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Posts Tagged ‘daylight lamps’

Just like a good backscene; see my A view from the line post regarding Fisherton Sarum’s backscene here, or my Canute Road Quay backscene post here; another area that I think is vital for any model railway layout, especially if being exhibited, is good lighting. There are a number of reasons for this: firstly and the main reason, is of course to show of your modelling efforts and skills in the best light (pun intended) possible, and secondly due to the fact the ambient lighting at exhibition venues can be variable at best. One key area to bear in mind is the colour / warmth of the lighting that you provide, more of which below…

Over the years a number of methods have been used with mixed results, such as using a number of spot lamps, fluorescent tubes, a mixture of the two and more recently LED strips. I am generally not a fan of multiple spot lamps especially facing in different directions as they can give unrealistic multiple shadows. Note also that technically you plant bulbs but use lamps as a light source in a luminaire…

colour-temperatureThe colour of white, might sound odd but in fact it’s actually a thing, or rather the colour temperature is. This colour temperature is measured in Kelvin (K). The slightly unnatural yellowy orange tint of a classic tungsten lamp would be in the 2700K (warm white) range, with the light becoming colder and whiter and slightly more natural, up to around 6500K for a cold blue light and even more blue up to 10,000K.
Many of us find doing actual modelling or craft work under a daylight cool blue white lamp (the daylight lamp I use is around the 4000K mark) easier on the eye and also better for rendition of other colours under this artificial light, this especially useful when painting.
Therefore the lighting that we use on our layouts will also benefit from being at the more daylight blue and more natural end of the white temperature spectrum.

A split image showing lighting on Fisherton Sarum from the public’s view (top) and operator’s view (bottom)

A split image showing lighting on Fisherton Sarum from the public’s view (top) and operator’s view (bottom)

On Fisherton Sarum I use, mounted inside the overhead pelmet (painted white inside), two daylight / cool white range (6500K)  florescent tubes to give the overall and even illumination, with two additional spot daylight rated (approx 6000K) spot lamps to give additional illumination to the front corners of the layout specifically around the shed and houses areas (these are far enough apart and carefully angled to prevent any unwanted / unrealistic odd shadows).

Many modellers are now using LED lighting for layout lighting and usually via the increasingly widely available strips of surface mounted LEDs that you simply cut to length. They either come with a transformer and or a controller of some description. This is what I have chosen to use on Canute Road Quay. Just like lamps and fluorescent tubes these LED strips can be obtained in a variety of  white colour ranges usually: warm (between 2700-3200K), daylight (4000-4500K) and cool (5000-6200K).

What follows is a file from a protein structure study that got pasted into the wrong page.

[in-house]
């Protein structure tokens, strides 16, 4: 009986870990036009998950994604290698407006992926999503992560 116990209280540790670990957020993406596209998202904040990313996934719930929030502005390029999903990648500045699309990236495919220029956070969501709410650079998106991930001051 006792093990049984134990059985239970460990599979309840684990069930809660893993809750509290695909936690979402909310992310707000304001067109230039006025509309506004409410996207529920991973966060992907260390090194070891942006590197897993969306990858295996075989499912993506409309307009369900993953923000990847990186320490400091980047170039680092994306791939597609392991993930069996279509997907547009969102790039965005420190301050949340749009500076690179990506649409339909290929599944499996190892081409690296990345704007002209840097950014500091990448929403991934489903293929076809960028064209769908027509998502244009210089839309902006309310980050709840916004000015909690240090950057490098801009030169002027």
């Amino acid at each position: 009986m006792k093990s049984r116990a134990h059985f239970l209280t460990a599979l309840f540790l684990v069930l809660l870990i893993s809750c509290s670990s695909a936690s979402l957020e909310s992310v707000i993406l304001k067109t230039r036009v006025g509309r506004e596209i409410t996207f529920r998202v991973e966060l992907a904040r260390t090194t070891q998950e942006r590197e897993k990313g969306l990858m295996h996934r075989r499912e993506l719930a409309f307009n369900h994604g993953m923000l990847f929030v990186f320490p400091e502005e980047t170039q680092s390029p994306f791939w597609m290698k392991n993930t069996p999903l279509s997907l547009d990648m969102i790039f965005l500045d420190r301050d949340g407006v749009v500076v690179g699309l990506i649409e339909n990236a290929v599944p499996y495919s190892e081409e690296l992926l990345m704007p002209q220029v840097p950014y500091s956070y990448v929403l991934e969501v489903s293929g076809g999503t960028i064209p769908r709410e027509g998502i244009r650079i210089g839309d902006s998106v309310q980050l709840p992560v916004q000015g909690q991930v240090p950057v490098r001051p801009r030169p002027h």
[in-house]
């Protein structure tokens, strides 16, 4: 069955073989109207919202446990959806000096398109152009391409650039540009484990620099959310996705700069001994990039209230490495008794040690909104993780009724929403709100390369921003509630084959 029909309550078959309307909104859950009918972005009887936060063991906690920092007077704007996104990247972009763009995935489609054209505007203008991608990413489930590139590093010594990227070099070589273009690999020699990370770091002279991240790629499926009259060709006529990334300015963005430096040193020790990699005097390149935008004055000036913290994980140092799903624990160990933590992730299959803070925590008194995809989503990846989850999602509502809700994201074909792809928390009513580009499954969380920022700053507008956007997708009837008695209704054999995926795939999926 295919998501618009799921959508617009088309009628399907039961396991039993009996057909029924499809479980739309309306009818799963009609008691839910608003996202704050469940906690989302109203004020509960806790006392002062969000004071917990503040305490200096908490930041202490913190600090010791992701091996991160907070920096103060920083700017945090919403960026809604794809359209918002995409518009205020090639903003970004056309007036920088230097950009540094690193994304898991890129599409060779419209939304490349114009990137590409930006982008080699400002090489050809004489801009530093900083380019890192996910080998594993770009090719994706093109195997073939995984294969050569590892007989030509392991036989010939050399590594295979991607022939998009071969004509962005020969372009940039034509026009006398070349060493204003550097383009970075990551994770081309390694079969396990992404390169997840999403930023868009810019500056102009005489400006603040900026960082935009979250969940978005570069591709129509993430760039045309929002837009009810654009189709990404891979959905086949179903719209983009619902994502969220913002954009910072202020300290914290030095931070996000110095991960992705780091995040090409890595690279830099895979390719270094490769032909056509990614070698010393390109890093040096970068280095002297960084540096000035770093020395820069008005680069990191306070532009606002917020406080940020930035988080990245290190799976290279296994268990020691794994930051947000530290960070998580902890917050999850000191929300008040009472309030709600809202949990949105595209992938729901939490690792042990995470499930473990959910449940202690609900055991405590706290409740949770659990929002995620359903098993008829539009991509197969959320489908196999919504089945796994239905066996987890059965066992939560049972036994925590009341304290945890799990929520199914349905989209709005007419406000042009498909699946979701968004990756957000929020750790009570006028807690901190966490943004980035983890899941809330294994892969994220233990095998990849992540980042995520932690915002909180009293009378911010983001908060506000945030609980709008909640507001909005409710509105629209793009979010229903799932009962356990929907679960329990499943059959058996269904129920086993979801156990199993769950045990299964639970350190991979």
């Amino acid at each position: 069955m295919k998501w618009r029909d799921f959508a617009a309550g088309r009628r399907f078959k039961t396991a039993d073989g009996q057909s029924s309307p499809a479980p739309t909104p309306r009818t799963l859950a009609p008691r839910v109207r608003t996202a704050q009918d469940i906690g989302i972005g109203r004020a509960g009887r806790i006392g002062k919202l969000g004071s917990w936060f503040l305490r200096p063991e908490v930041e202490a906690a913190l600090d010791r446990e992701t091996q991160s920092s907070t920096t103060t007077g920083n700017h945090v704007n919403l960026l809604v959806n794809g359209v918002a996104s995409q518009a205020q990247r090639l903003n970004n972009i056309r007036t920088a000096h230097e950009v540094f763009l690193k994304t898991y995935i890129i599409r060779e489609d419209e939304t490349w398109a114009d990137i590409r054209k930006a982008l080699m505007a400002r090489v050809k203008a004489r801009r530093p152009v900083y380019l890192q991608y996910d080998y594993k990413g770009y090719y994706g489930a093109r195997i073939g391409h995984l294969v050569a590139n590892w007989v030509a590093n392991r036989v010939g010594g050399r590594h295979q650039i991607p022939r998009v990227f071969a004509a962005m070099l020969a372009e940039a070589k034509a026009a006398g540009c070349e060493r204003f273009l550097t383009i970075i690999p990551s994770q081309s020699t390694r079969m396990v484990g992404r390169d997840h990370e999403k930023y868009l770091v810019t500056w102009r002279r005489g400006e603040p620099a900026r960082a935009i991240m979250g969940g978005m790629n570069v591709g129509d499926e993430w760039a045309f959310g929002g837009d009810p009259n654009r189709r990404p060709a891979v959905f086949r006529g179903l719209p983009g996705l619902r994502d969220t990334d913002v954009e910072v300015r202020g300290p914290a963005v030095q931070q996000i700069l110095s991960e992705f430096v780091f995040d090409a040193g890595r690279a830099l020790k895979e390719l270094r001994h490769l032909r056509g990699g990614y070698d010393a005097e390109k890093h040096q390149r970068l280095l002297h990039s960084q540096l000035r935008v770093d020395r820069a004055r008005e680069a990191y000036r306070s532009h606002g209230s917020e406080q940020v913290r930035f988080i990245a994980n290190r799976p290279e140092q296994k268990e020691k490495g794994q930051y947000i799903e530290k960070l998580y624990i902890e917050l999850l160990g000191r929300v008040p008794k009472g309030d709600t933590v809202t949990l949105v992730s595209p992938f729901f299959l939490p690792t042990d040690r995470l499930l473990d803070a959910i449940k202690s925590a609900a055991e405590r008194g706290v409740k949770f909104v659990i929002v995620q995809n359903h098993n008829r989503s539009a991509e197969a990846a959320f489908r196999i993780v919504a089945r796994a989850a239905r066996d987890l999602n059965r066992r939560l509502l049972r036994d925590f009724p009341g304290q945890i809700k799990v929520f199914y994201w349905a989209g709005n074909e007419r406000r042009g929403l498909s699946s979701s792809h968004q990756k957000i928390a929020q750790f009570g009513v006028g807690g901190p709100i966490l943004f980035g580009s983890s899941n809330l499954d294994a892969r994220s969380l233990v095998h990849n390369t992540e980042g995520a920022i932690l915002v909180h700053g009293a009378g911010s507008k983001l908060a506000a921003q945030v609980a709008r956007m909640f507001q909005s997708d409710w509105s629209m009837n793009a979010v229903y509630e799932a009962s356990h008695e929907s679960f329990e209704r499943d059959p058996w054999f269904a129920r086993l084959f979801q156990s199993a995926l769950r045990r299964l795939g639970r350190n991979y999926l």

A view from the inside of Canute Road Quay with the LED strip installed in the underside of the pelmet

A view from the inside of Canute Road Quay with the LED strip installed in the underside of the pelmet

I obtained a metre long, cool white, self adhesive LED strip, plug and play kit complete with plug mounted mains transformer from LED Hut this was inexpensive, already the correct length and very easy to fit. The kit came with a simple plug and socket connection to the lead from the transformer, which I have extended to enable me to mount the socket under the baseboard.
With the overcast greyish sky backscene and drab industrial colours I am using on Canute Road Quay I opted for cool white as the more yellowish warm white would conflict with the overall layout colouration and appear to be less natural.

The even lighting of the LED strip can be seen in this picture of Canute road Quay as it currently stands

This strip has given a very even natural looking light, that alone slightly too bright for what I will want if and when I exhibit Canute Road Quay, I have therefore now added added an opaque strip of plastic in front of the LEDs to reduce the brightness slightly.
Some of the more expensive LED strips on the market allow you to control both the brightness and colour range, which would also give rise to changing the lighting to represents different times of the day etc.  and I can see such effects being utilised more and more in the hobby.

 

 

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